In any case, anyone paying attention as evidence mounts would eventually converge on the right answer, whatever their prior — though it may come too late to affect the outcome, of course. A prior assumption of zero probability can never be changed. Thus, for example, if you absolutely believe that the Earth is 5, years old or so, no amount of evidence can change your mind. If your unshakeable faith tells you there are only red stones, then the fact that I appear to have a blue one is simply god, or possibly satan, making a red stone look blue to test your faith. By using our site, you acknowledge that you have read and understand our Cookie Policy , Privacy Policy , and our Terms of Service.

## Belief, bias and Bayes

Physics Stack Exchange is a question and answer site for active researchers, academics and students of physics. It only takes a minute to sign up. In quantum mechanics, we deal with probability. There are two kinds of interpretations: frequency and Bayesian.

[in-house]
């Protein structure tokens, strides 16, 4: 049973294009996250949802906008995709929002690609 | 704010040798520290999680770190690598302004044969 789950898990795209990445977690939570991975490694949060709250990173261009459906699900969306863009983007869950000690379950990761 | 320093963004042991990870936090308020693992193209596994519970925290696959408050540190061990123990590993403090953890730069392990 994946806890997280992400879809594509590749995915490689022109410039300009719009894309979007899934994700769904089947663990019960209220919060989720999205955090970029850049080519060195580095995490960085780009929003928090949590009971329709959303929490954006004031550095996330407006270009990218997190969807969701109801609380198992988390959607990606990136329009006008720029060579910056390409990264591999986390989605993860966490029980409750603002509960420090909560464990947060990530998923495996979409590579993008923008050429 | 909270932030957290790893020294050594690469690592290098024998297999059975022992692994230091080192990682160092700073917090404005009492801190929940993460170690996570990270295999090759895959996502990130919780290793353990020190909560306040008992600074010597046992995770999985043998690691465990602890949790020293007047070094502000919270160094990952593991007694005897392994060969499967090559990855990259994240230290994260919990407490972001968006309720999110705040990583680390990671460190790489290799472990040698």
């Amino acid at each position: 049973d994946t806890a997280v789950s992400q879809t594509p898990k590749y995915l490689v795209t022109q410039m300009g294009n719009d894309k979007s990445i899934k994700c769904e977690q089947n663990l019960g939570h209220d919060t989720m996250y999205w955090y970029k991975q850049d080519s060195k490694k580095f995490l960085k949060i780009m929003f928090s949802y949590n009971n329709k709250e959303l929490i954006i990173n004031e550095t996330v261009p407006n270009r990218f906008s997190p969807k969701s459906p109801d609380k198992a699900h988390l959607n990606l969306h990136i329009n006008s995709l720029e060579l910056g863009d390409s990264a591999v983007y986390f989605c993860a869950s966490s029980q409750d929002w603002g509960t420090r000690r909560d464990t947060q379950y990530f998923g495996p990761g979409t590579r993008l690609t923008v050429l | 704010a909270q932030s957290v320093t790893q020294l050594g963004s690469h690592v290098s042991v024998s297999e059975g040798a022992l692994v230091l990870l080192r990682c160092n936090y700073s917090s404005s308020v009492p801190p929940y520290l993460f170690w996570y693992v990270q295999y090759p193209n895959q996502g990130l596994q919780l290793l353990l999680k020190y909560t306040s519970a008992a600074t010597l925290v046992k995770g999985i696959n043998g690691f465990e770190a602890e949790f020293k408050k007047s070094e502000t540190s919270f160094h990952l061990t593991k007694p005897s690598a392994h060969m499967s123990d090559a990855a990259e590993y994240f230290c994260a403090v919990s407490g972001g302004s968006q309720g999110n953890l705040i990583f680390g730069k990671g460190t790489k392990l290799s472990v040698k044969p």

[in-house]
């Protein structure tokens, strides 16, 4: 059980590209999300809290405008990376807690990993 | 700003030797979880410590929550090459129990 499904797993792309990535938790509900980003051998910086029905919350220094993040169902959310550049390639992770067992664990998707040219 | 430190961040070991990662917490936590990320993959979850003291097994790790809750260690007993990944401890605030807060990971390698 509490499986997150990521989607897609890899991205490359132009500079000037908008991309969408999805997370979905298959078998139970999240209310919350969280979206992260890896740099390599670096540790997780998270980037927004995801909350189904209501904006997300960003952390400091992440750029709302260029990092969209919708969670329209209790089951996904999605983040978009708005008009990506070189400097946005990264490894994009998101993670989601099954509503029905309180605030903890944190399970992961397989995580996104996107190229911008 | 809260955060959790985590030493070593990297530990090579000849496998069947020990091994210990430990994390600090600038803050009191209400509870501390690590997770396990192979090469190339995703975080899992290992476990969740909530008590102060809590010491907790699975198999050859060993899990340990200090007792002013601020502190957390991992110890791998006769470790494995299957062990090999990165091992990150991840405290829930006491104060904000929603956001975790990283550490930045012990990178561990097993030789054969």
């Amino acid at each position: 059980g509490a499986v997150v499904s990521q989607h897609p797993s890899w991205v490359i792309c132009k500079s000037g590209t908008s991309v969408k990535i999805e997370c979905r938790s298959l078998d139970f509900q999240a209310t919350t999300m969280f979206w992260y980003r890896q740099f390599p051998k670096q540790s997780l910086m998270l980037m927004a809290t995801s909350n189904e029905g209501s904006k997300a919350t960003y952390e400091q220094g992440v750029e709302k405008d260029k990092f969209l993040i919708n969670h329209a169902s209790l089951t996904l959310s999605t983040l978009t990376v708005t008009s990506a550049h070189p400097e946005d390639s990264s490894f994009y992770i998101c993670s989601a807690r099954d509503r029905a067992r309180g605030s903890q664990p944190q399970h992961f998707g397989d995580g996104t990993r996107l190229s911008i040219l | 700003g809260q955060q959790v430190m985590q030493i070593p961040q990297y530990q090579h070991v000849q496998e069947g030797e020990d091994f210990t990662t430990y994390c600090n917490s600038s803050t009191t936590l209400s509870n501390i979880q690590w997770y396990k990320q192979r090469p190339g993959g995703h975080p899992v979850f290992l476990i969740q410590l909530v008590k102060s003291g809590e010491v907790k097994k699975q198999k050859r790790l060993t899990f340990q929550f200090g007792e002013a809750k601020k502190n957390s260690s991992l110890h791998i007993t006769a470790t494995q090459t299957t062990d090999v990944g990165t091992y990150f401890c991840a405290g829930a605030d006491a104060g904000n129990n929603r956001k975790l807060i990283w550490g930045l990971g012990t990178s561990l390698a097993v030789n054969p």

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Which one is actually used in quantum mechanics? My impression is, it doesn't matter. However, I would like to know if my understanding is correct.

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I am not sure if this is opinion-based question. According to Jaynes , the different interpretations of probability do matter in QM. Not in terms of experimental outcomes, as the formalism gives the same predictions regardless of interpretation, but on how to interpret some "paradoxical" situations.